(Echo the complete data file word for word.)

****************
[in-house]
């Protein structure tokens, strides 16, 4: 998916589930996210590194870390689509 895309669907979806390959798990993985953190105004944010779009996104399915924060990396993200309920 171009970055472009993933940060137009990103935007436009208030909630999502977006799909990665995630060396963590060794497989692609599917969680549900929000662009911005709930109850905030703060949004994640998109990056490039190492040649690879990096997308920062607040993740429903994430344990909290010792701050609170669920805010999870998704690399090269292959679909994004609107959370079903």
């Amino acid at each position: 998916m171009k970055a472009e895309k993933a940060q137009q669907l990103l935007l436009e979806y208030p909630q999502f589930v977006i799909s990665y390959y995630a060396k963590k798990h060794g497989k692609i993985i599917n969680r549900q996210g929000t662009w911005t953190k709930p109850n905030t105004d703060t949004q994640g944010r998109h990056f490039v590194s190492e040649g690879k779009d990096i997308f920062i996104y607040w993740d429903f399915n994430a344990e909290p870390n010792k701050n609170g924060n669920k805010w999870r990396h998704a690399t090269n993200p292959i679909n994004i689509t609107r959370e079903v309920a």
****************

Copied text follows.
[in-house]
């Protein structure tokens, strides 16, 4: 998916589930996210590194870390689509 895309669907979806390959798990993985953190105004944010779009996104399915924060990396993200309920 171009970055472009993933940060137009990103935007436009208030909630999502977006799909990665995630060396963590060794497989692609599917969680549900929000662009911005709930109850905030703060949004994640998109990056490039190492040649690879990096997308920062607040993740429903994430344990909290010792701050609170669920805010999870998704690399090269292959679909994004609107959370079903």
């Amino acid at each position: 998916m171009k970055a472009e895309k993933a940060q137009q669907l990103l935007l436009e979806y208030p909630q999502f589930v977006i799909s990665y390959y995630a060396k963590k798990h060794g497989k692609i993985i599917n969680r549900q996210g929000t662009w911005t953190k709930p109850n905030t105004d703060t949004q994640g944010r998109h990056f490039v590194s190492e040649g690879k779009d990096i997308f920062i996104y607040w993740d429903f399915n994430a344990e909290p870390n010792k701050n609170g924060n669920k805010w999870r990396h998704a690399t090269n993200p292959i679909n994004i689509t609107r959370e079903v309920a």